How Roger Federer made a stirring statement of style, substance | Tennis News – Times of India
Roger Federer can toy with time – even in a highway chase, where the difference is in microseconds. The roll of the wrist, the flick of a racket. Pausing only to tease. When he winds up his shot there’s some to spare. Federer doesn’t advance, he apparates like those wizards in a Harry Potter-sequence, appearing magically to put racket to ball. Knees bent then straightening into an upright stance as he caresses a backhand that cuts. He was the miracle.
As extensively as RF – tennis player extraordinaire – may be chronicled, it is only spiral binding to the legend. It keeps the narrative together while conserving its entity. The different stages Federer embraced – from corporate boardrooms to education in Africa or even making bold fashion statements – are pathways stirred by the range he pursued on a tennis court.
Remember that military-inspired suit jacket, with three front pockets, carrying the RF insignia in gold. It was 14 summers ago on Wimbledon’s Centre Court. Voted ‘the most stylish man of the decade’ by GQ readers in 2019, ahead of Harry Styles, David Beckham and Justin Bieber among others, he put tennis on stages it wasn’t comfortable tangoing on. “I work very hard,” Federer underlined to the media at Wimbledon, “to make it look easy for you.”
If there’s one thing you watch today, make it this.#LaverCup | @rogerfederer https://t.co/Ks9JqEeR6B
— Laver Cup (@LaverCup) 1663977216000
He was smiling, but he wasn’t talking only about tennis. Federer had time for anything and everything tennis, he made it his mission. He espoused every opportunity to take the sport to newer markets, understanding the role of the media.
At Grand Slams he did press in three languages, besides radio and television. In smaller Tour stops, he made time for one-on-one interviews. In these interactions he sparked a curiosity of variegated cultures, asking questions at the end of the interview, even remembering titbits you may have offered the last time round.
It was a magical evening yesterday. Thank you again to all the players and fans who were here to share this moment… https://t.co/q143LNn523
— Roger Federer (@rogerfederer) 1664018187000
In Dubai, about a decade ago, one of India’s numerous player/AITA standoffs, was tossed at him. He hadn’t followed the imbroglio, but he paused the press conference to learn more of the situation, before answering. At the end of the exchange he wanted to know if his reply answered my question.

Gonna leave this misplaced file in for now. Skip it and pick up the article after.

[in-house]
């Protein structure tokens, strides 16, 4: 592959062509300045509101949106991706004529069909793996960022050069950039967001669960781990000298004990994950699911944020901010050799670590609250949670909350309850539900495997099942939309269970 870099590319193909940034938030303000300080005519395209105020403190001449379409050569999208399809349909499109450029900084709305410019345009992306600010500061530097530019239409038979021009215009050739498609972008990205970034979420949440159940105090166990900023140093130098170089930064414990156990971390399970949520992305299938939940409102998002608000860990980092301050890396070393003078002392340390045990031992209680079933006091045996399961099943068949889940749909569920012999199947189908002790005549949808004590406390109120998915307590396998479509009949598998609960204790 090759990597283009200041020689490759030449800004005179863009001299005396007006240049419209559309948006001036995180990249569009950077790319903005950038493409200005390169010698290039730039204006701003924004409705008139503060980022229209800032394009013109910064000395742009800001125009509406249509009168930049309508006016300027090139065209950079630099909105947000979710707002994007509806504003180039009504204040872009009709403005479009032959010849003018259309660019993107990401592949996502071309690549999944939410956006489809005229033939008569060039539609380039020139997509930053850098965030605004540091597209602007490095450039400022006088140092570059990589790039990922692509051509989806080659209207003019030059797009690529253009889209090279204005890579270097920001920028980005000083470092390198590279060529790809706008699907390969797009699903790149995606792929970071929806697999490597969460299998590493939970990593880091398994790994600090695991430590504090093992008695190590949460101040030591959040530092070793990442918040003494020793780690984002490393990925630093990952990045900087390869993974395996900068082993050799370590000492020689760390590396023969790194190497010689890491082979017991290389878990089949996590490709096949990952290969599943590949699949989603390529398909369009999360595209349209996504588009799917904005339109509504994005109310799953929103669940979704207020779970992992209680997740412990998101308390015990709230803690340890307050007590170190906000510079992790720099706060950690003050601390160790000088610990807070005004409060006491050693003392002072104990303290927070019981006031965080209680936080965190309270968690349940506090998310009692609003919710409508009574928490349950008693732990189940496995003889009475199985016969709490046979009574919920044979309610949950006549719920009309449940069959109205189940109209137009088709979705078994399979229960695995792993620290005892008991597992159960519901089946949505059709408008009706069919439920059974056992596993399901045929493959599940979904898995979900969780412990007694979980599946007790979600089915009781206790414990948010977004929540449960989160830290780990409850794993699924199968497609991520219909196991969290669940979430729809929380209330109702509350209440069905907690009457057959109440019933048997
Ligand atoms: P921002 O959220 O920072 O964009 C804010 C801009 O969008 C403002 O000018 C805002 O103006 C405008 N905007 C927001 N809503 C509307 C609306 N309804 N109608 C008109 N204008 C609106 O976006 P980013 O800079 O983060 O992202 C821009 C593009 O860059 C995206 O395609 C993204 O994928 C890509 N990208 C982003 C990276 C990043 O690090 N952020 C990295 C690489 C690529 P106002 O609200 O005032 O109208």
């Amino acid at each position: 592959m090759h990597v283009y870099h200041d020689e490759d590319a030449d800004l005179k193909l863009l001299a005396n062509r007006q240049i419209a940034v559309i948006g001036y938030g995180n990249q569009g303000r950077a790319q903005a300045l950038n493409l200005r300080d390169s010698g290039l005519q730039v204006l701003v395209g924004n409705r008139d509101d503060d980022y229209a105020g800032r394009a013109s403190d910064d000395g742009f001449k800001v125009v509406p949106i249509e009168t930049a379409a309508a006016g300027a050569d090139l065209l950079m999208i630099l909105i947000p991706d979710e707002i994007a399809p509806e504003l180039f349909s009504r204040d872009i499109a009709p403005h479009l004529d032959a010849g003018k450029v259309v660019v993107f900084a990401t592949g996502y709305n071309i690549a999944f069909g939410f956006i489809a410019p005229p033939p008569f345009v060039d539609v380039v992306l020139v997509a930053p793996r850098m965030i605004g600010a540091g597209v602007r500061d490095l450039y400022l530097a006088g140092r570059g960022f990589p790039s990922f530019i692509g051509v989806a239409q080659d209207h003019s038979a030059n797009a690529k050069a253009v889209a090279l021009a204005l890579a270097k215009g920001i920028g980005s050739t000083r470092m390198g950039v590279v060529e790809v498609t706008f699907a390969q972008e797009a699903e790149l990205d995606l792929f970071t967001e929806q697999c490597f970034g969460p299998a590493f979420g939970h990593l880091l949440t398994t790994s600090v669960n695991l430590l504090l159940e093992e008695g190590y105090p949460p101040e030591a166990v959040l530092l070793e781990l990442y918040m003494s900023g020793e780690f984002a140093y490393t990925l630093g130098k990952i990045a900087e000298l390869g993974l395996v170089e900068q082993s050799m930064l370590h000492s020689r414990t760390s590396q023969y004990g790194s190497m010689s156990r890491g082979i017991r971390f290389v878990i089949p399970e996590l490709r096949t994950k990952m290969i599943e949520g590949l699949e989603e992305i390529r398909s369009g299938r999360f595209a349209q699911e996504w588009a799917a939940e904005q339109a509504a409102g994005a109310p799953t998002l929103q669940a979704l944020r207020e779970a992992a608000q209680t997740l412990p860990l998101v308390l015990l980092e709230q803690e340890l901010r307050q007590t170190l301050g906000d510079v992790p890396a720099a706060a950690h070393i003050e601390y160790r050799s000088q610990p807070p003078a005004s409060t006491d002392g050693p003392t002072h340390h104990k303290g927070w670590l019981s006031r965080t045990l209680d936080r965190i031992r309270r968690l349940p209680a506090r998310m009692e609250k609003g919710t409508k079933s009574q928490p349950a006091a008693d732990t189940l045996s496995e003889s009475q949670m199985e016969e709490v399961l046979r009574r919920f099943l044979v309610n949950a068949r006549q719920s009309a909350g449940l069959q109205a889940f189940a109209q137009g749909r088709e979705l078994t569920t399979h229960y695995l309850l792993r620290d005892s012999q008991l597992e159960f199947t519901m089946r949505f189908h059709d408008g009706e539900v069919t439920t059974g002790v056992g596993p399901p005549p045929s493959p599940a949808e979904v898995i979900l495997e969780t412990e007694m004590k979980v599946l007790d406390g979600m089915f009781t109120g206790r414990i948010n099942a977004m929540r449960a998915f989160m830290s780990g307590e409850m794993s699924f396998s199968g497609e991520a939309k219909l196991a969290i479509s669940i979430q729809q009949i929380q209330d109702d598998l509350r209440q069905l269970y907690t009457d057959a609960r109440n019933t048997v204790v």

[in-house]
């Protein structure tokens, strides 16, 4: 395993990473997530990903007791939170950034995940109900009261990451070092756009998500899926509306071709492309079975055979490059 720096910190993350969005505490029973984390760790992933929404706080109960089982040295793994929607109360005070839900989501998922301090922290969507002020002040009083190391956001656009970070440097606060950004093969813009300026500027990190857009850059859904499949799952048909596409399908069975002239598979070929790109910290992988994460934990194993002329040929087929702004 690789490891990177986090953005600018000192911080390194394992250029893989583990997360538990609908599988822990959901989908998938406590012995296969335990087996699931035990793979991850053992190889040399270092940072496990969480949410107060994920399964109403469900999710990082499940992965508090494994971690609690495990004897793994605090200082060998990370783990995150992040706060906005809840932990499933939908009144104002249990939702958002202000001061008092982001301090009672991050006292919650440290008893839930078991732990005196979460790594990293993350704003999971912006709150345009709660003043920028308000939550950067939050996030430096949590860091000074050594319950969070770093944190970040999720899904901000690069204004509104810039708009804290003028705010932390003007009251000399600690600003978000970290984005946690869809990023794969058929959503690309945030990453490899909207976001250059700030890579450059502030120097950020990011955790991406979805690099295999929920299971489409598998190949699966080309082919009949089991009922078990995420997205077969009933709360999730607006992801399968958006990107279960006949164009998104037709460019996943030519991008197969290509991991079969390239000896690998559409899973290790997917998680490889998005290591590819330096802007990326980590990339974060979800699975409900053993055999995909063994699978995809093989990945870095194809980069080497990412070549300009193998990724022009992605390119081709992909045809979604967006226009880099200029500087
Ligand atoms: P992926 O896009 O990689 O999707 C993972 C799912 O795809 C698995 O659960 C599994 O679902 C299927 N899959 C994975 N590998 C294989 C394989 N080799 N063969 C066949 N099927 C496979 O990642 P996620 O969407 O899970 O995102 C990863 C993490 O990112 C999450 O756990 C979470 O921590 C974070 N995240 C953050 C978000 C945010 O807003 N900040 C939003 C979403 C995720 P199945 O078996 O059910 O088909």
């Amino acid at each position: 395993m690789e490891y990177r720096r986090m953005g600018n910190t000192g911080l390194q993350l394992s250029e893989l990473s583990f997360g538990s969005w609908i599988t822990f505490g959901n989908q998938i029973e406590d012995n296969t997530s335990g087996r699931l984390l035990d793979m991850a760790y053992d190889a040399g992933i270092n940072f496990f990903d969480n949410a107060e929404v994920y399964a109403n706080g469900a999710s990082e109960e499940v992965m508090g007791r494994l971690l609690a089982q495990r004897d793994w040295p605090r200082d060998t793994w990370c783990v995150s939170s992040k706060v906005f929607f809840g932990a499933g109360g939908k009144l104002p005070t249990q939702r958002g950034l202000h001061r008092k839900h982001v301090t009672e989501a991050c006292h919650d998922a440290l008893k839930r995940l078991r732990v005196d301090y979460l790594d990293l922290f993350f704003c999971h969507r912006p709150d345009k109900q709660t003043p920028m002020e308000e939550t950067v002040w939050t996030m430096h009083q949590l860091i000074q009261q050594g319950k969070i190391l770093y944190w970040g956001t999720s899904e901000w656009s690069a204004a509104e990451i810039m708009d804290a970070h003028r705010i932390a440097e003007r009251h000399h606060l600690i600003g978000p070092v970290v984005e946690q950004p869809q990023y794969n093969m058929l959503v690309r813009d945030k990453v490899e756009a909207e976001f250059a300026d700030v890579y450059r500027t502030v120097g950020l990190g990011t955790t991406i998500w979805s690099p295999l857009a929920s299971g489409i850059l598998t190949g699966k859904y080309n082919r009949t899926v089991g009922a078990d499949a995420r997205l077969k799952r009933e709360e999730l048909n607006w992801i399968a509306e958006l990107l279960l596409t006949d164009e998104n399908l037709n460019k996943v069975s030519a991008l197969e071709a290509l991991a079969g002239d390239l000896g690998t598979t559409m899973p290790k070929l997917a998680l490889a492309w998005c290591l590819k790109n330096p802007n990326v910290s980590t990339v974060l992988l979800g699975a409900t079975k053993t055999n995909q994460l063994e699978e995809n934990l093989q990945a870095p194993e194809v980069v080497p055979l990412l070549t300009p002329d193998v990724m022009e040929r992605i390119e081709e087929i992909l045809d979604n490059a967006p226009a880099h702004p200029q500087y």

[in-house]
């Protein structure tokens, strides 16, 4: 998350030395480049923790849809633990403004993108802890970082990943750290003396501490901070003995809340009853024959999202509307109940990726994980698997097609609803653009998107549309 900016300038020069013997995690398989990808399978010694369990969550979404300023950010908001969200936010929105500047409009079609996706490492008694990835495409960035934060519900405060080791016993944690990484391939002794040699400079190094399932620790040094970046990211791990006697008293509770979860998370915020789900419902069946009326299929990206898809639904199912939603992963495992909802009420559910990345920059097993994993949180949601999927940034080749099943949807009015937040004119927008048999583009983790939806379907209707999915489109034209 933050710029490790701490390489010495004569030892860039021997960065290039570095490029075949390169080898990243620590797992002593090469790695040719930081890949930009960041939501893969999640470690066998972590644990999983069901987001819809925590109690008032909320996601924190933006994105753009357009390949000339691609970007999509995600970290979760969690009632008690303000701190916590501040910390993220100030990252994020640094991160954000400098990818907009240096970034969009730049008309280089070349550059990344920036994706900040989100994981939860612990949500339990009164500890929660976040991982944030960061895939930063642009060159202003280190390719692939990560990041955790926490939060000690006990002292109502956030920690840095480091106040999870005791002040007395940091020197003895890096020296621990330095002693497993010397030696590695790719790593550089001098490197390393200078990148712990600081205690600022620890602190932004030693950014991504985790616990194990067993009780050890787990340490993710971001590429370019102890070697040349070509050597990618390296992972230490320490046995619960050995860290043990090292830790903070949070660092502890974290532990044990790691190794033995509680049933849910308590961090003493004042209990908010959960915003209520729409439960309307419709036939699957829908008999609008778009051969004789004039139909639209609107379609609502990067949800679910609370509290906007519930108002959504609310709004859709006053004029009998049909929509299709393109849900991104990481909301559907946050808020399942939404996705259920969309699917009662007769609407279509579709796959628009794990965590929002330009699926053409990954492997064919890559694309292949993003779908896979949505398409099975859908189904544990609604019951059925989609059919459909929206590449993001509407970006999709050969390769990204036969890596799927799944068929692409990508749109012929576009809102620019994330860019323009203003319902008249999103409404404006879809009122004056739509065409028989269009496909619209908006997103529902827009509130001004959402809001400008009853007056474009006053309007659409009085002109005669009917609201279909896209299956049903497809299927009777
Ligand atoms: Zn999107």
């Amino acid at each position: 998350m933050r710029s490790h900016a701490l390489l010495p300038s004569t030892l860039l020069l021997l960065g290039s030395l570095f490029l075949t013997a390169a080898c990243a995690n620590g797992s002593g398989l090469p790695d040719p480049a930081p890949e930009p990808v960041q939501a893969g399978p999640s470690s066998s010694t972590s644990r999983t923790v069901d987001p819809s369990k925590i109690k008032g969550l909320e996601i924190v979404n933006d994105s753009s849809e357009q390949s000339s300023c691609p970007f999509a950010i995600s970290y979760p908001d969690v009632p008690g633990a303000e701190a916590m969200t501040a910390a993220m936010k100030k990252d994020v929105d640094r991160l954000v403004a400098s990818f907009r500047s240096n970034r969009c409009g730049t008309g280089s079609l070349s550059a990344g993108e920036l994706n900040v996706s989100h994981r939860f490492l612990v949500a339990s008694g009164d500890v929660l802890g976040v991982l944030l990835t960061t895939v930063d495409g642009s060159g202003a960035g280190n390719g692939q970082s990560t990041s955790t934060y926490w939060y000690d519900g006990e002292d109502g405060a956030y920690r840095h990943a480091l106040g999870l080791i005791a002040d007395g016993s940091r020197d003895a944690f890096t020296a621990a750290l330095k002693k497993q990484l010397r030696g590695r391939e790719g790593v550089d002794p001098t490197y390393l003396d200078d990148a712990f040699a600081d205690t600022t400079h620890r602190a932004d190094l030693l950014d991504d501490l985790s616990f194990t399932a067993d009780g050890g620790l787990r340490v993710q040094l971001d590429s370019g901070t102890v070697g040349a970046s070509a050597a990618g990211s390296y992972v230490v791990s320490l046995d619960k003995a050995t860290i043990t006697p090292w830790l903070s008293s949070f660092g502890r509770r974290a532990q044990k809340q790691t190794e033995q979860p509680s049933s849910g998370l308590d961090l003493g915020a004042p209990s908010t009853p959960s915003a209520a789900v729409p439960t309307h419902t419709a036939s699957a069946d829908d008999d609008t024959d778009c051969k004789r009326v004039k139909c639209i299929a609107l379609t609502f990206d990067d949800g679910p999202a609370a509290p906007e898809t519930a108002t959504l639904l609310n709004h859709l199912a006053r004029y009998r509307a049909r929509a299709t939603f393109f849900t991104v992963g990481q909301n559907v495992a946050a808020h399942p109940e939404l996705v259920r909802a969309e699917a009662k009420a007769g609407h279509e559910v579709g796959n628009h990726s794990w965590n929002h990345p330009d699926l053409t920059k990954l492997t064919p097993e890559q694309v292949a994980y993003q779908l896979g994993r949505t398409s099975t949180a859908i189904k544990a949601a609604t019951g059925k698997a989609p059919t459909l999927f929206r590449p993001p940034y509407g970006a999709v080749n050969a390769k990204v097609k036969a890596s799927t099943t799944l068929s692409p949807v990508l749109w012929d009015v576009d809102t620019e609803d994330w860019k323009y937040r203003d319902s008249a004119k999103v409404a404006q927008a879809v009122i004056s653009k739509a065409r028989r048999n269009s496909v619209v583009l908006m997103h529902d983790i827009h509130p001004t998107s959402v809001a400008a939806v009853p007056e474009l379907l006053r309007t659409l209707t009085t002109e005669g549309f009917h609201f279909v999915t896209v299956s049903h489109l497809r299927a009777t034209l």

The father of two sets of twins, aged 13 and eight, Federer didn’t hesitate to put his vulnerability on display. Win or lose. Making crying fashionable. A welcome reaction in the toxic cauldron of male masculinity that sport often morphs into.
“Everything was peRFect. Everything was beautiful.”@RogerFederer relives his final match at #LaverCup. https://t.co/SKzvY0qmp8
— Laver Cup (@LaverCup) 1664112661000
Federer – whose sponsorship portfolio includes clothing label Uniqlo, conglomerates Credit Suisse, Rolex and Lindt among others, topped Forbes’ list of the highest paid athletes in 2020, with $106. 3 million in total earnings.
American teenage sensation Coco Gauff put it succinctly in her farewell note to the 20-time major winner. “Thank you for elevating the game in so many ways on and off the court,” the 18-year-old wrote.
Federer was the first on the ATP Tour to get to No. 20 in the Grand Slam race, a record that has since been overhauled by Rafael Nadal and Novak Djokovic. He trails the head-to-head match-ups against both of them, but the Swiss also owns records that show more heart than head – he has never retired in a match, and he has played 1526 singles matches. Crown that with his 13 ATP Sportsmanship Awards, voted by his peers, and the picture is complete.
The Swiss, who hasn’t played a competitive match in 14 months, announced his retirement from earlier this month, he paid heed to the signals of his 41-year-old frame. Federer’s body couldn’t outrun the clock, but he had the time and stage to say his piece before bringing down the curtain.
Roger Federer embraces retirement amid tears
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